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Empirical comparisons of reasonable approaches provide evidence on the best forecasting procedures to use under given conditions. Based on this evidence, I summarize the progress made over the past quarter century with respect to methods for reducing forecasting error. Seven well-established methods have been shown to improve accuracy: combining forecasts and Delphi help for all types of data; causal modeling, judgmental bootstrapping and structured judgment help with cross-sectional data; and causal models and trend-damping help with time-series data. Promising methods for cross-sectional data include damped causality, simulated interaction, structured analogies, and judgmental decomposition; for time-series data, they include segmentation, rule-based forecasting, damped seasonality, decomposition by causal forces, damped trend with analogous data, and damped seasonality. The testing of multiple hypotheses has also revealed methods where gains are limited: these include data mining, neural nets, and Box-Jenkins methods. Multiple hypotheses tests should be conducted on widely used but relatively untested methods such as prediction markets, conjoint analysis, diffusion models, and game theory.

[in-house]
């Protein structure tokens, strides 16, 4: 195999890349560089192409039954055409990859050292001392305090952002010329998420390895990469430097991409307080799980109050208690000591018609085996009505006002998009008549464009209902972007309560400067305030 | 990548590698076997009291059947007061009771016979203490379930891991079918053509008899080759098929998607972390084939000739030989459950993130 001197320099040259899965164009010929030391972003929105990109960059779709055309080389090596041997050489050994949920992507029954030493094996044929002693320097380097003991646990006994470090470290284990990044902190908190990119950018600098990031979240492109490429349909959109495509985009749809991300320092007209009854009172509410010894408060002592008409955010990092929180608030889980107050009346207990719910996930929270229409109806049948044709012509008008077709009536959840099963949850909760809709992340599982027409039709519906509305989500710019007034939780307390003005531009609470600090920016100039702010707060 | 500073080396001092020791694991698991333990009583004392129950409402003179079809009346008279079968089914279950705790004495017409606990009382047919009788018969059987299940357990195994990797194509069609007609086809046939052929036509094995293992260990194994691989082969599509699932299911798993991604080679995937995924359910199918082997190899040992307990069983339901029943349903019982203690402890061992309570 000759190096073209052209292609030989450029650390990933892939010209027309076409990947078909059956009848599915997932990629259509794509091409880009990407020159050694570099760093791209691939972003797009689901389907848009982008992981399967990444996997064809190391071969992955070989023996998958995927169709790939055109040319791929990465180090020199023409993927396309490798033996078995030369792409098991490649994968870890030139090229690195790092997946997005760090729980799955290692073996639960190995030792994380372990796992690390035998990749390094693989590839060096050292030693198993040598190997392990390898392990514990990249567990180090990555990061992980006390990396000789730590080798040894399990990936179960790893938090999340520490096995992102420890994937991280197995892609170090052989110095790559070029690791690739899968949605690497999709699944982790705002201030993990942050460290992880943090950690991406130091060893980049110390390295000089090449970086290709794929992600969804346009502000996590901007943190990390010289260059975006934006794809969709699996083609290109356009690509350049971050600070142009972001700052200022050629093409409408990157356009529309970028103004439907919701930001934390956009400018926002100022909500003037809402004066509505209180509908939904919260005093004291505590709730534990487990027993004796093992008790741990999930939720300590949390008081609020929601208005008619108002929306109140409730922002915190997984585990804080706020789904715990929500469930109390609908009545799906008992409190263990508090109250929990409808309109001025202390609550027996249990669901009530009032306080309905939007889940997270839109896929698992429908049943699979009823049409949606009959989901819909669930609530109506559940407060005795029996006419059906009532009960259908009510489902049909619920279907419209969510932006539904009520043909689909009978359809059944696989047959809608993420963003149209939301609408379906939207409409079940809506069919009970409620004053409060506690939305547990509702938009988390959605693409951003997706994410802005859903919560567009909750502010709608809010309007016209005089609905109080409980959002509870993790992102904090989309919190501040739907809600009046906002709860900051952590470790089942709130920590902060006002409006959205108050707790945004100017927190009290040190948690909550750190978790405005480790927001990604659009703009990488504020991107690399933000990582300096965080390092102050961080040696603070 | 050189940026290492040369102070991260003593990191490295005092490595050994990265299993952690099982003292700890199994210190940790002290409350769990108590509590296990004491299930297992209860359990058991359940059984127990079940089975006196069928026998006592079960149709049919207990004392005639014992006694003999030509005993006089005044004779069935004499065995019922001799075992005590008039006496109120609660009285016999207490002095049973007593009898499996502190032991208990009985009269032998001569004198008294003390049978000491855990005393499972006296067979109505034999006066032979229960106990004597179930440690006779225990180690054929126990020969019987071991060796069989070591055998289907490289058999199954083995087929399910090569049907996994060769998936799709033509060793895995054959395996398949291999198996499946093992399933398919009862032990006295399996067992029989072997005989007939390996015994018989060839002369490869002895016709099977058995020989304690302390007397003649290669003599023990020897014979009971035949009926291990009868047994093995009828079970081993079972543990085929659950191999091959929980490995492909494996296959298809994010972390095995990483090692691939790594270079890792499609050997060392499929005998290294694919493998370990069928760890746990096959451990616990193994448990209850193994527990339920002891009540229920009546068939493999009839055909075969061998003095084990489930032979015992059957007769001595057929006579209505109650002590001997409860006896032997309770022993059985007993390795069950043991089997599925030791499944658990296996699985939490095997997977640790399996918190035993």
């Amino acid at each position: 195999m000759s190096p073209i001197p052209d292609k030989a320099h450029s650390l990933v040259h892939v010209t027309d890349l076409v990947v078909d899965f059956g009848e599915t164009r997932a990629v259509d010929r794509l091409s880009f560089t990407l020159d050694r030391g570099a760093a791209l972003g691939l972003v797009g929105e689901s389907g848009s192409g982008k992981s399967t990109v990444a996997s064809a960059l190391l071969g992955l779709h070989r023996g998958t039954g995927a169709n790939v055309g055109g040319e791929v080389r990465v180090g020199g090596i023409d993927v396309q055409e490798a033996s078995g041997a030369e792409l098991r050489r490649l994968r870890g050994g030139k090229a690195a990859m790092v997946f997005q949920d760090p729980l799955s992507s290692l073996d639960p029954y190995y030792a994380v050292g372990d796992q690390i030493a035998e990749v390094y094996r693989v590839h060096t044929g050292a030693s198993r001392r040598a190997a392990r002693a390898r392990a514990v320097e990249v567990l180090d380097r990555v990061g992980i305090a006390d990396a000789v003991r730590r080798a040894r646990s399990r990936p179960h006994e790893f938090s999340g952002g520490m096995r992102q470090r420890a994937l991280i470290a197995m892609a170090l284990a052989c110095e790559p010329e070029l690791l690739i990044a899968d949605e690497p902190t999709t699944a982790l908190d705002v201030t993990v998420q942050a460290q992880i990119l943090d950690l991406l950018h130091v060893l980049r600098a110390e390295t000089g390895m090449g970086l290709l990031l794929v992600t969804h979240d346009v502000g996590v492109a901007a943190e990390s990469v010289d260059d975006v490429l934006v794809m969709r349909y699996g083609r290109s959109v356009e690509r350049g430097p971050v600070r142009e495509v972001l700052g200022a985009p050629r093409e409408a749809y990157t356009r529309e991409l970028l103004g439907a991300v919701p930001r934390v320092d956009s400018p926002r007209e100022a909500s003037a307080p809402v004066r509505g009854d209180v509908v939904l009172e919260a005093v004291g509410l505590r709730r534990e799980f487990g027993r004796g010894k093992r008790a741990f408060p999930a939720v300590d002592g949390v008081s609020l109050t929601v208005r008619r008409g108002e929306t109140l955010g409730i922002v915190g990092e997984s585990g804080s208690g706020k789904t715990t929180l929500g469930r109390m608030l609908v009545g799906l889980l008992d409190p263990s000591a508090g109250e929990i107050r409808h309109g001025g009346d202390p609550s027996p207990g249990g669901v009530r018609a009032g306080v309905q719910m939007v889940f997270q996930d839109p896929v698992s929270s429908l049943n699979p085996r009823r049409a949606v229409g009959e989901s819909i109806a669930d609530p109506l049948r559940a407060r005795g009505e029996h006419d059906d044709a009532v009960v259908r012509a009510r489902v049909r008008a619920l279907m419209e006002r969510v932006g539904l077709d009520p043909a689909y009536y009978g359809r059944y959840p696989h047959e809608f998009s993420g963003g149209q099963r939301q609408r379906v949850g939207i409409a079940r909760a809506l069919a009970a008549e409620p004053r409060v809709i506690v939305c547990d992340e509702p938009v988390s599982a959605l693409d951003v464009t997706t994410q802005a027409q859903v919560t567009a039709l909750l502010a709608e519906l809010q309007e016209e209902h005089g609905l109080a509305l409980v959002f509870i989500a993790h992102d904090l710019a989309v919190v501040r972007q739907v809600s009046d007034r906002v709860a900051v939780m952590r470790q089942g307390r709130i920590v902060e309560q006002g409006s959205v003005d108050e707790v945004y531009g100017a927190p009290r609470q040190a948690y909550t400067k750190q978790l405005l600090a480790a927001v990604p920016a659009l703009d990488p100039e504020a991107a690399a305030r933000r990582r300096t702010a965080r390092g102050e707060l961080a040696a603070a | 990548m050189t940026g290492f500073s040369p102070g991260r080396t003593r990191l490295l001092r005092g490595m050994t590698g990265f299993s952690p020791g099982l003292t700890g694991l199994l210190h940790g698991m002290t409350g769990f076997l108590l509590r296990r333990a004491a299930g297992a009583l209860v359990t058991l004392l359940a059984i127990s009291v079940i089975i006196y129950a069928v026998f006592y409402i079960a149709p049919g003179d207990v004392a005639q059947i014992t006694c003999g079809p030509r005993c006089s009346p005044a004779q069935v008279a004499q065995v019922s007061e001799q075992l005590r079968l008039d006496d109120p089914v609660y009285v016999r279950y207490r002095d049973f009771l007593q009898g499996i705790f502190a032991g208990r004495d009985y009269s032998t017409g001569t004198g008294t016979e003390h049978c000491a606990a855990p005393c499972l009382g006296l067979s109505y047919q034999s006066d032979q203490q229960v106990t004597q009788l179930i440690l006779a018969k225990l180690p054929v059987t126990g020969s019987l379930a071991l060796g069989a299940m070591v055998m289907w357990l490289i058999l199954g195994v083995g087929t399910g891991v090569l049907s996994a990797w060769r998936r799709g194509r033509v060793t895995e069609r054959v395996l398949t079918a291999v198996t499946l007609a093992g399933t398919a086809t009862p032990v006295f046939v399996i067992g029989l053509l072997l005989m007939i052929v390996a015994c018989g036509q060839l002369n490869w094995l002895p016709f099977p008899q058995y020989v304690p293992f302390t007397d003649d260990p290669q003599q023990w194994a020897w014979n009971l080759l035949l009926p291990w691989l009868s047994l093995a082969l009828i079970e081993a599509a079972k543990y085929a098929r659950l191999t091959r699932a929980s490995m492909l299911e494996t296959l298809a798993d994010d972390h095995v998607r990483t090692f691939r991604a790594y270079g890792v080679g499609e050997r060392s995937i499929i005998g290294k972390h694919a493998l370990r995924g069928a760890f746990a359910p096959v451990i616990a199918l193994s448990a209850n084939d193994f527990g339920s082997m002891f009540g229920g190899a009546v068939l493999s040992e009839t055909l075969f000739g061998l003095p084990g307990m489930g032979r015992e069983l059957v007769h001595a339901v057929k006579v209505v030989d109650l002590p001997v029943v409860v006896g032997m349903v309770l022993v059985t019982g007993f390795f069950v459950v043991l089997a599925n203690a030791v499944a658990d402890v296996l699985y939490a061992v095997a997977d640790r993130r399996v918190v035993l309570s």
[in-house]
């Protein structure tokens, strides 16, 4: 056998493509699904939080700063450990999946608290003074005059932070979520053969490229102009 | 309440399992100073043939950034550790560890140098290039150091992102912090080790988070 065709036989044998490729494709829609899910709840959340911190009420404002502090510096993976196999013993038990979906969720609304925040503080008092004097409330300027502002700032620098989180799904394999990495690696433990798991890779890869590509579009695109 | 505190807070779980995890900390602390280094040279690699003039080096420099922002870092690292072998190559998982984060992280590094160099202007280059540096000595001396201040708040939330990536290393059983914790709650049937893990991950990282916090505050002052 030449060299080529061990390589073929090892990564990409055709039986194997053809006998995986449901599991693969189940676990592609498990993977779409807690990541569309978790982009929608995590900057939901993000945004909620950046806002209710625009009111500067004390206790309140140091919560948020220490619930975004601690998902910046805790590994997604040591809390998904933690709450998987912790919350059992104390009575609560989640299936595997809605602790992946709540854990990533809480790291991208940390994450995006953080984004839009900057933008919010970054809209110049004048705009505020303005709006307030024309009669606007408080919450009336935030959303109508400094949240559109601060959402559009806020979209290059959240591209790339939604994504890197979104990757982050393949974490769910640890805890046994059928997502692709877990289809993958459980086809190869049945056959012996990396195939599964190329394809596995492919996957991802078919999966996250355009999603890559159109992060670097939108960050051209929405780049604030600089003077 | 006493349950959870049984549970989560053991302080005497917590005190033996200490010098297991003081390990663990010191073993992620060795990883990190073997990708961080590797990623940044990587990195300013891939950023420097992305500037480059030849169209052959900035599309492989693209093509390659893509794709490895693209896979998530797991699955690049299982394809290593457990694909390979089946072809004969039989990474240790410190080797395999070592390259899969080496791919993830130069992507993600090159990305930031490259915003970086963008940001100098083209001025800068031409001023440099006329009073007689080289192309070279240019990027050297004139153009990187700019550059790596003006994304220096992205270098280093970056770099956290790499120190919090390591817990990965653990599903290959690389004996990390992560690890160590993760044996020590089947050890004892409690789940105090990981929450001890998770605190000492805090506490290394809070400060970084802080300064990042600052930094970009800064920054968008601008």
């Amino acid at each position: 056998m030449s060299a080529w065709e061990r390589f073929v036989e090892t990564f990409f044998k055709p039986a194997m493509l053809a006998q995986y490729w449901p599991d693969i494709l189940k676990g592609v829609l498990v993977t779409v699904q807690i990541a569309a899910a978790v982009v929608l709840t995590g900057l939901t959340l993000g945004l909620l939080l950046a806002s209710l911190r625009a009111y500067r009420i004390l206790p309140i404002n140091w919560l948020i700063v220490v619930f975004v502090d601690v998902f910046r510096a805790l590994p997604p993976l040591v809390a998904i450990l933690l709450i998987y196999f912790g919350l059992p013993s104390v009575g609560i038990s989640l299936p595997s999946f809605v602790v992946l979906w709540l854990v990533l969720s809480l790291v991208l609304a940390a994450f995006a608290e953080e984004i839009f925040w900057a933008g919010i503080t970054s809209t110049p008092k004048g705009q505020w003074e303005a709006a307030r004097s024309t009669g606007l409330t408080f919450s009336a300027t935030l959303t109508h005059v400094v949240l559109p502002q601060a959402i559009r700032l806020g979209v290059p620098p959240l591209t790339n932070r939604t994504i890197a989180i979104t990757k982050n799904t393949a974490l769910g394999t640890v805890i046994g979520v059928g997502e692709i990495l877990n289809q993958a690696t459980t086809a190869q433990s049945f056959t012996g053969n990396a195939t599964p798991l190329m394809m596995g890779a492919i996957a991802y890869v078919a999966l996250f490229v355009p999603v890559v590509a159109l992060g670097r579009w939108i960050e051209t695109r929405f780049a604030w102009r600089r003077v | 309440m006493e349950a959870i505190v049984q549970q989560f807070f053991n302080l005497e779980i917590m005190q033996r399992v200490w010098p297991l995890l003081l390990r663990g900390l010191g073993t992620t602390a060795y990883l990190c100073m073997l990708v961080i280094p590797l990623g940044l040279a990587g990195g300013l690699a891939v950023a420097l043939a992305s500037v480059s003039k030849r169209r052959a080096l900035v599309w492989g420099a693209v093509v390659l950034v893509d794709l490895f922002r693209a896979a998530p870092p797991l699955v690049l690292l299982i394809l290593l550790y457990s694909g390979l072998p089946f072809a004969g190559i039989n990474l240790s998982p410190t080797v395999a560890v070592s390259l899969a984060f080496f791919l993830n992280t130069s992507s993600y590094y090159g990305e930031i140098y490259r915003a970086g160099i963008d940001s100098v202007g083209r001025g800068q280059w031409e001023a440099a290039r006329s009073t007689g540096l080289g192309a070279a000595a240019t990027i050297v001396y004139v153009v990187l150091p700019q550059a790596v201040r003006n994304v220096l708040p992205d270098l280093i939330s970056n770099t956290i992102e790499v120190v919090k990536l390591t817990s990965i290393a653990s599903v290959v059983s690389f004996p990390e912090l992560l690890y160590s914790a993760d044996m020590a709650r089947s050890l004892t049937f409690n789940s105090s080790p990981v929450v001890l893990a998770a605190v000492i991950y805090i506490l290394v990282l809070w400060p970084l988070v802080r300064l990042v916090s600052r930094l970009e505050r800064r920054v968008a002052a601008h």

Date Posted: 26 June 2006